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Expert System Architecture Figure 8.1 shows the most important modules that make up a rule-based expert system.

The user interacts with the system through a user interface which may use menus, natural language or any other style of interaction). Then an inference engine is used to reason with both the expert knowledge (extracted from our friendly expert) and data specific to the particular problem being solved. The expert knowledge will typically be in the form of a set of IF-THEN rules. The case specific data includes both data provided by the user and partial conclusions (along with certainty measures) based on this data. In a simple forward chaining rulebased system the case specific data will be the elements in working memory.

Almost all expert systems also have an explanation subsystem, which allows the program to explain its reasoning to the user. Some systems also have a knowledge base editor which help the expert or knowledge engineer to easily update and check the knowledge base. One important feature of expert systems is the way they (usually) separate domain specific knowledge from more general purpose reasoning and representation techniques. The general purpose bit (in the dotted box in the figure) is referred to as an expert system shell. As we see in the figure, the shell will provide the inference engine (and knowledge representation scheme), a user interface, an explanation system and sometimes a knowledge base editor. Given a new kind of problem to solve (say, car design), we can usually find a shell that provides the right sort of support for that problem, so all we need to do is provide the expert knowledge. There are numerous commercial expert system shells, each one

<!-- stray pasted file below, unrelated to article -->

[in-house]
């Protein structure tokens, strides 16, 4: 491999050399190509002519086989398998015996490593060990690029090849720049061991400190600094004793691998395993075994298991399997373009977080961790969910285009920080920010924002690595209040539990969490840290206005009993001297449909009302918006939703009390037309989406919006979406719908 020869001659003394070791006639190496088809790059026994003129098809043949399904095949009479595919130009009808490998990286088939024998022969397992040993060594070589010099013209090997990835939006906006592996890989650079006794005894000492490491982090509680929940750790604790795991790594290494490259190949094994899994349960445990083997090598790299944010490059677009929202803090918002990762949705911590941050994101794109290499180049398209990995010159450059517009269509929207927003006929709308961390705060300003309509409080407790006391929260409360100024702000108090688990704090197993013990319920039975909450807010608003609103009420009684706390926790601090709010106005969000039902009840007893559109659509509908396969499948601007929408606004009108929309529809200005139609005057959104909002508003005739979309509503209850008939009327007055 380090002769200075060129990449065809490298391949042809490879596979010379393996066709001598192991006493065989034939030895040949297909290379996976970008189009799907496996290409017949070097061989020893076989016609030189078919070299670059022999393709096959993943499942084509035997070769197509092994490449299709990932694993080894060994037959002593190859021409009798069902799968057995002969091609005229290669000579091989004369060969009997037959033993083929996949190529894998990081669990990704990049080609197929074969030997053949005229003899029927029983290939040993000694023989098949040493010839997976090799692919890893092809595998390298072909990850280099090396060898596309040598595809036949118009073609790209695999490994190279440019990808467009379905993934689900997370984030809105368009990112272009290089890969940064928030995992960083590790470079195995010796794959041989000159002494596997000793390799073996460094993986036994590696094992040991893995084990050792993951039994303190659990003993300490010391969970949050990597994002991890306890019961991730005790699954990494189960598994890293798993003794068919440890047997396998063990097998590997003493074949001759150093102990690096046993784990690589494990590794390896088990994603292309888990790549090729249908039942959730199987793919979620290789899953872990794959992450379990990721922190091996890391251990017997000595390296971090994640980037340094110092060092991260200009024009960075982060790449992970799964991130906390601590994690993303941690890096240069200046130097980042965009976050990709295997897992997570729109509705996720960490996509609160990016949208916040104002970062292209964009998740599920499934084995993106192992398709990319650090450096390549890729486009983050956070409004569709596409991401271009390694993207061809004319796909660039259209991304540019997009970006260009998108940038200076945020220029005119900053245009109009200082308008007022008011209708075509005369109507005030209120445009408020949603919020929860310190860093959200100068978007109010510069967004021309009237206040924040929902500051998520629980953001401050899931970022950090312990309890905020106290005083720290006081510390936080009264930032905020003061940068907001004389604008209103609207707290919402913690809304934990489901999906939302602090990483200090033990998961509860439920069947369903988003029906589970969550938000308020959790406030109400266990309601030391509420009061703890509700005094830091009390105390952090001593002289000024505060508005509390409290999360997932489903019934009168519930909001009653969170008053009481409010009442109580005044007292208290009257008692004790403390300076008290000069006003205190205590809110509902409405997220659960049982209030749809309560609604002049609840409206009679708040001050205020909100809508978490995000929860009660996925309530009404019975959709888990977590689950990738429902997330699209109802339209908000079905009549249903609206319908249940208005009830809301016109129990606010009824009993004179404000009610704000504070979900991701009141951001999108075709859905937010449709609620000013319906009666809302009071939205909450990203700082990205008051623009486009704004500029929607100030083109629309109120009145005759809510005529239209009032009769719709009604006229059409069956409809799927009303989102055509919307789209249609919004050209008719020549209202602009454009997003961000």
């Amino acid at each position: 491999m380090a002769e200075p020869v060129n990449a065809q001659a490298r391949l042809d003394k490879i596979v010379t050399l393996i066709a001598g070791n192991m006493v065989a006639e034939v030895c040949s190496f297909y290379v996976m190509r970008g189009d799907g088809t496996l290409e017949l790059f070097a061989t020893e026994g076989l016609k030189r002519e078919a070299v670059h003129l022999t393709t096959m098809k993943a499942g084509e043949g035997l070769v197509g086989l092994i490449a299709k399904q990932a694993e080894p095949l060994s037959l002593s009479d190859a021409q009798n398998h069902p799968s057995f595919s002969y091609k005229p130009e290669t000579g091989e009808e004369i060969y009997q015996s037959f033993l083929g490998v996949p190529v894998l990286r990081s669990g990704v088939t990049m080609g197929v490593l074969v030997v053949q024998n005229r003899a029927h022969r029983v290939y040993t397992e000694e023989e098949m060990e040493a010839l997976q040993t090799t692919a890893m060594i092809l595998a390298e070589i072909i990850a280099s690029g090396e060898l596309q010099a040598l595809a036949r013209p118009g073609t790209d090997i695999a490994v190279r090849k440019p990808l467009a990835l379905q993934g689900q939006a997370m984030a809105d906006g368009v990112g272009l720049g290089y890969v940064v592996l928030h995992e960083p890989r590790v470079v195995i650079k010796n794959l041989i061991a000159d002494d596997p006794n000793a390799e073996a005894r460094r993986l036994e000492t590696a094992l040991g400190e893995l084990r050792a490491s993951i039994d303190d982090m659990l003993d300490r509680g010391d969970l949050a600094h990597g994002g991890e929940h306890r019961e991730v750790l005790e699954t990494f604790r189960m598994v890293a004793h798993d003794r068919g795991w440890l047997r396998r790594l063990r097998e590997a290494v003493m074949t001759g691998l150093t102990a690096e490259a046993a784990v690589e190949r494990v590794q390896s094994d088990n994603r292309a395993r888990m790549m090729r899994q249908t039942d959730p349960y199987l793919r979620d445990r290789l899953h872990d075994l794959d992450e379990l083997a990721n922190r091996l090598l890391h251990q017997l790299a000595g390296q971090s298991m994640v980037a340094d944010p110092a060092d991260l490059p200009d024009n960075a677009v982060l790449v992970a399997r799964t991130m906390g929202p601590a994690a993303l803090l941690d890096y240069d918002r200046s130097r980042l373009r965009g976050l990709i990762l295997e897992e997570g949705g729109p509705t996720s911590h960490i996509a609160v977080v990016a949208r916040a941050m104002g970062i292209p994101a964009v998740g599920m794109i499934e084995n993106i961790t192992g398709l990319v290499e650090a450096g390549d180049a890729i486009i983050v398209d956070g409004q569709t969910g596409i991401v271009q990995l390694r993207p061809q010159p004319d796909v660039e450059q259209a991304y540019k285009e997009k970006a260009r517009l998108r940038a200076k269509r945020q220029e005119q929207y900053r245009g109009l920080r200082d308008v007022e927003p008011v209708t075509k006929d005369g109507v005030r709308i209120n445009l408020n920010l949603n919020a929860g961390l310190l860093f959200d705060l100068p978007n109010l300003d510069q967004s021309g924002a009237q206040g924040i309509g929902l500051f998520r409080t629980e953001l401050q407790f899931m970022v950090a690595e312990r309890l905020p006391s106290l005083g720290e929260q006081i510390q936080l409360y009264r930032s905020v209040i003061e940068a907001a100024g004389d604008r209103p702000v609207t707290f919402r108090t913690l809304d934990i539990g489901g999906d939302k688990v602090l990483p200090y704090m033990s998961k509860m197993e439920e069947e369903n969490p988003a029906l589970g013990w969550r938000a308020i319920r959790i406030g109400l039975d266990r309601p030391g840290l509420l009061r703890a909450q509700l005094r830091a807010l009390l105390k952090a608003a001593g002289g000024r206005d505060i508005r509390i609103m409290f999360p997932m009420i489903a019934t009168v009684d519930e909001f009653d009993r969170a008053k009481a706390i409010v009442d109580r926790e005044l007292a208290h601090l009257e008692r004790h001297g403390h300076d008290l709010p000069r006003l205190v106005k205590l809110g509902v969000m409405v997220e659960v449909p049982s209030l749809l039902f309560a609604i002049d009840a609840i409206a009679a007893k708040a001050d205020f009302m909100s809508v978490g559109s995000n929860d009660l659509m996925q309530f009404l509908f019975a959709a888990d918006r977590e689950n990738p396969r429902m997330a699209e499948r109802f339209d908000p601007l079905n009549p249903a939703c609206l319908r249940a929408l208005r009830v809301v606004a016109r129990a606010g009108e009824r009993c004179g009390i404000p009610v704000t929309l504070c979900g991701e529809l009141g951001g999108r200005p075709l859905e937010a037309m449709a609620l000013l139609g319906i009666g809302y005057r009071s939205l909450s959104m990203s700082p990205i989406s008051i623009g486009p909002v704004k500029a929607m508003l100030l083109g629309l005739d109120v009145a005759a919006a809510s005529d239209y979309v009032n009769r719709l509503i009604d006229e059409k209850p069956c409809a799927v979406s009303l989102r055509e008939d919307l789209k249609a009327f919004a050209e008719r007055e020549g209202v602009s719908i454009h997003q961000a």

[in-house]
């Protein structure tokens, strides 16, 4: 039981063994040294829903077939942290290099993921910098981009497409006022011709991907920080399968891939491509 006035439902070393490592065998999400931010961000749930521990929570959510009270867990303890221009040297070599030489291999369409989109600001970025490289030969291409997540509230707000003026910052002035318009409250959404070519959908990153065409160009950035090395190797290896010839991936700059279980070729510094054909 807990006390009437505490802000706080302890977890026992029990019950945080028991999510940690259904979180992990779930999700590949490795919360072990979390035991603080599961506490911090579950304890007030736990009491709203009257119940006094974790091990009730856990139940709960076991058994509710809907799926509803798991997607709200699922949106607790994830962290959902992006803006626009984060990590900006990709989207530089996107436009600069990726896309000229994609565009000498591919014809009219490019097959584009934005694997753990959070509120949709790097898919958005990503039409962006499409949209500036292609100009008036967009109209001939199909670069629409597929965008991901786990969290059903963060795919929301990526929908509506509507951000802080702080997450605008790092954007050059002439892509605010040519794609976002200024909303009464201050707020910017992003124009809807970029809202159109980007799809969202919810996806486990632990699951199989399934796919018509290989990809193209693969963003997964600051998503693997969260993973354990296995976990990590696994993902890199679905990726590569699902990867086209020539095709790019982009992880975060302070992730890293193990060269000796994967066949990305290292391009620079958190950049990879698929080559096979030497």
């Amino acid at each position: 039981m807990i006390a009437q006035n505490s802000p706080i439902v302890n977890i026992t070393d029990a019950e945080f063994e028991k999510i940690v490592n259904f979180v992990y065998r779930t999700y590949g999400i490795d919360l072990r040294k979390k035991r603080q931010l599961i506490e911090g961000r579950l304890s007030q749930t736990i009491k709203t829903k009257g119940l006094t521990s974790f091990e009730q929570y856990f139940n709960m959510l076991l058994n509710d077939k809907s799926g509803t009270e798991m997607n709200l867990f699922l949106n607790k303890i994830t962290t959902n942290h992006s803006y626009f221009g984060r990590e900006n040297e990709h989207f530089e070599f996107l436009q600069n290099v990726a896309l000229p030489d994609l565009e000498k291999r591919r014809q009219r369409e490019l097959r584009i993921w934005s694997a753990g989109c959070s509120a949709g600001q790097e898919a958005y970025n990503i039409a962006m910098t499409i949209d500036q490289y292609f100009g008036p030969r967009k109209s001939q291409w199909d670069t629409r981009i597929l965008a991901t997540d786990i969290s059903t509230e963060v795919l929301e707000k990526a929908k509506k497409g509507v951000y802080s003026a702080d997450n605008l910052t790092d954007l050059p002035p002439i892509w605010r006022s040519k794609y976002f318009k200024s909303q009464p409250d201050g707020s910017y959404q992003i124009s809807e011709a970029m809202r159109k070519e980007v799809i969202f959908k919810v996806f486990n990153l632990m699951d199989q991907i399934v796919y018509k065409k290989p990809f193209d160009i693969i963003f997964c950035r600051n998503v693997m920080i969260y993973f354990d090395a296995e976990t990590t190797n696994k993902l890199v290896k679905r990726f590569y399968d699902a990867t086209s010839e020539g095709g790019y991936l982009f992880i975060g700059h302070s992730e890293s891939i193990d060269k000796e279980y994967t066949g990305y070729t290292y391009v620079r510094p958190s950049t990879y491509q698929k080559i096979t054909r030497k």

appropriate for a slightly different range of problems. (Expert systems work in industry includes both writing expert system shells and writing expert systems using shells.) Using shells to write expert systems generally greatly reduces the cost and time of development (compared with writing the expert system from scratch).


The methods which focus on ways of decomposing the original problem into appropriate subparts and on ways of recording and handling interactions among the subparts as they are detected during the problemsolving process are often called as planning. Planning refers to the process of computing several steps of a problemsolving procedure before executing any of them.

Components of a planning system

Choose the best rule to apply next based on the best available heuristic information. Apply the chosen rule to compute the new problem state that arises from its application. Detect when a solution has been found. Detect dead ends so that they can be abandoned and the systems effort directed in more fruitful directions. Detect when an almost correct solution has been found and employ special techniques to make it totally correct.